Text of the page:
Four courts of appeals have considered the issue before us, and all have ruled against the Secretary. Beth Israel Hospital v. Heckler, 734 F.2d 90 (1st Cir. 1984); Baylor University Medical Center v. Heckler, 730 F.2d 391 (5th Cir. 1984) (per curiam); International Philanthropic Hospital Foundation v. Heckler, 724 F.2d 1368 (9th Cir. 1984) (per curiam); Saint Mary of Nazareth Hospital Center v. Schweiker, 231 U.S. App. D.C. 47, 718 F.2d 459 (D.C. Cir. 1983). We find the thorough analysis of the Court of Appeals for the District of Columbia Circuit in Saint Mary of Nazareth fully persuasive, and we adopt its reasoning as our own, as have the Courts of Appeals for the First, Fifth, and Ninth Circuits, in the cases cited supra.*fn6 On the basis of that reasoning we hold that it is irrational to count patients in the labor/delivery area at the census-taking hour of midnight as having had a full day of routine care if in fact they have had no routine care on that day, unless it can be shown that the reimbursement lost to the hospitals as a result of this policy is offset by excess reimbursement attributable to some other factor in the Medicare reimbursement formula as applied to the hospitals in question.*fn7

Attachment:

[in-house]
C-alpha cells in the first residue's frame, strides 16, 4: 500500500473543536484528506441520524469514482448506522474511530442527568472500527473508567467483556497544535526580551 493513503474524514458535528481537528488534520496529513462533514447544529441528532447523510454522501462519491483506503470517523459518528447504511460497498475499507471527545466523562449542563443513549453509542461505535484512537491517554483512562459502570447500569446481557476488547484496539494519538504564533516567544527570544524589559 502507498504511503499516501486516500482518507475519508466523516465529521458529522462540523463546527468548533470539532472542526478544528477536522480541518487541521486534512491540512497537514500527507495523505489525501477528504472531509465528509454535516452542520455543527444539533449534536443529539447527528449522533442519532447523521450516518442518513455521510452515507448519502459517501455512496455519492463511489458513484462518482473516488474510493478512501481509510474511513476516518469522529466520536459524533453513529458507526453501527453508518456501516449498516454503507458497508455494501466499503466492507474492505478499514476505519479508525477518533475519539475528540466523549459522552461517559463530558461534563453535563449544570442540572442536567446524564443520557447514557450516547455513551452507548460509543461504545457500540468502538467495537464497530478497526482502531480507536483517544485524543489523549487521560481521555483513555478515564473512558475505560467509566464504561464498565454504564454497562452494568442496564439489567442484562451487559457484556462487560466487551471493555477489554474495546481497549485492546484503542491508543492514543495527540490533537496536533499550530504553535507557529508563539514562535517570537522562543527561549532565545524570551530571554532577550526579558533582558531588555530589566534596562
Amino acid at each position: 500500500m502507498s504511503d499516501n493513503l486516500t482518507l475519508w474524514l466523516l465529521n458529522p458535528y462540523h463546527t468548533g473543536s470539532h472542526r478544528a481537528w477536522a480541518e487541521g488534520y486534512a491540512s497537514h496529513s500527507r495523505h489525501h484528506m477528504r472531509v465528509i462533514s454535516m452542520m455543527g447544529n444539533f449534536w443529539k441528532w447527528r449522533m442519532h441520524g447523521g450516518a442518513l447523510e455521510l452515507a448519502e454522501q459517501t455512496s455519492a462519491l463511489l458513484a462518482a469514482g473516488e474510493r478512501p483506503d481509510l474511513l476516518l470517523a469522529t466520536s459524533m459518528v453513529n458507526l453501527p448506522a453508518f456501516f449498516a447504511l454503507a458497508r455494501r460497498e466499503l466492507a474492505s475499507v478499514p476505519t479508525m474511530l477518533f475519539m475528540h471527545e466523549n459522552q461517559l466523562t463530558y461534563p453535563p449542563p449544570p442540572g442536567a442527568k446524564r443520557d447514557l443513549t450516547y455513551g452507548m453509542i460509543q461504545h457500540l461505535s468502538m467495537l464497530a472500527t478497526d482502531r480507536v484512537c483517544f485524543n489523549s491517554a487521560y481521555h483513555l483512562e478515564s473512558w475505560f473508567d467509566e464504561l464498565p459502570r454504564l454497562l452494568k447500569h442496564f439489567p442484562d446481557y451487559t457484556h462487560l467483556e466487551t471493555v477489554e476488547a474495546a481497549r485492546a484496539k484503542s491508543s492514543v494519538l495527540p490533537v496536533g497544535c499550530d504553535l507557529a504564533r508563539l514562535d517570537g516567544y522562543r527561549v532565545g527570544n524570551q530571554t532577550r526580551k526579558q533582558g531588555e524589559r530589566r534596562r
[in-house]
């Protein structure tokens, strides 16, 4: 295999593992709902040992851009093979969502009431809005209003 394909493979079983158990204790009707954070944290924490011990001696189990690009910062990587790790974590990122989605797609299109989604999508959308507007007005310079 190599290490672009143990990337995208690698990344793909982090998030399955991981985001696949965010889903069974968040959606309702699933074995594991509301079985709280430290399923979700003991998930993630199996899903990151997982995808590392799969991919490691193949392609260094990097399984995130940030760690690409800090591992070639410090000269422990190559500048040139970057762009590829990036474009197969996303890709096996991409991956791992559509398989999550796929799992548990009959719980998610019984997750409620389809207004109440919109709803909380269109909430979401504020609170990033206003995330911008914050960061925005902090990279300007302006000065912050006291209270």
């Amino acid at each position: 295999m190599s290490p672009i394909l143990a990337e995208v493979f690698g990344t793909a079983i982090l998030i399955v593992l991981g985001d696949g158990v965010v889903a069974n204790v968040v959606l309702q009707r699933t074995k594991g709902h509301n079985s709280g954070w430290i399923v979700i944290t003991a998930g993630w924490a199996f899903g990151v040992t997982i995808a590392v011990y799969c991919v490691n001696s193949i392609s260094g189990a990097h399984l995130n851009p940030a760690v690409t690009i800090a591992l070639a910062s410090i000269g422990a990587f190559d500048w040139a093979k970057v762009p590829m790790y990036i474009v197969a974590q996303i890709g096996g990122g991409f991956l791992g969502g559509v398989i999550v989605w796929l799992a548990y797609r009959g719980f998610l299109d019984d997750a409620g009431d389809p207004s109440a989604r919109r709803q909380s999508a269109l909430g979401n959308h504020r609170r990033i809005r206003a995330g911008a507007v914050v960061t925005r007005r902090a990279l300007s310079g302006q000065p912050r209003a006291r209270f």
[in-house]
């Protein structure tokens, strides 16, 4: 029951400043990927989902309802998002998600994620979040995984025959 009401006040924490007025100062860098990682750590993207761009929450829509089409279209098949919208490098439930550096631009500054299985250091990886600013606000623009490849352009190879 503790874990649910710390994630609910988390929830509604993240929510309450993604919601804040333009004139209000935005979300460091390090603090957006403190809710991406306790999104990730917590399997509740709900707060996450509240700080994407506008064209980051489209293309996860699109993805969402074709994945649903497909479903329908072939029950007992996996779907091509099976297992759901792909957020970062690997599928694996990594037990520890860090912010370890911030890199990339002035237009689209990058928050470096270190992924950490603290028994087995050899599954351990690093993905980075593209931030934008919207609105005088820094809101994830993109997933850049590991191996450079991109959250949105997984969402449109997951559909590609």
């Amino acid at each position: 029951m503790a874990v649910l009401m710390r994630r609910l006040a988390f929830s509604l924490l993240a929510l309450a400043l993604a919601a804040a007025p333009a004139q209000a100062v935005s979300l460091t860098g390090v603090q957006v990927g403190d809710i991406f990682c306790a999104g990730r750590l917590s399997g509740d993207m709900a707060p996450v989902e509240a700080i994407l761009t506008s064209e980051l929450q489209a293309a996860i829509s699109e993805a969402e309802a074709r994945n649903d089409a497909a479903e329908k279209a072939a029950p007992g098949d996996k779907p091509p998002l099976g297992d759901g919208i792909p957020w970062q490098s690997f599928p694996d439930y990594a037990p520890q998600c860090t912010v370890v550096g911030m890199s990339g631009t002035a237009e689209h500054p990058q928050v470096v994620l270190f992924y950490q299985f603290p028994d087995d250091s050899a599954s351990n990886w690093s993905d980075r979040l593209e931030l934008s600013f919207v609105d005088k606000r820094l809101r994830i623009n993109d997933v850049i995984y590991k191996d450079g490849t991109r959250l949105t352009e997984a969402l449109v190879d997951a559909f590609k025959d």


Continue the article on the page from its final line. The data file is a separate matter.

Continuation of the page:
The Secretary seeks a remand to the PRRB for the purpose of enabling her to make such a showing. The hospitals oppose any remand, on the grounds that the theory of offset that the Secretary proposes to prove by evidence is contrary to her own regulations, that it is an untimely post hoc rationalization not raised in the administrative proceedings below, that any remand is unfair and ...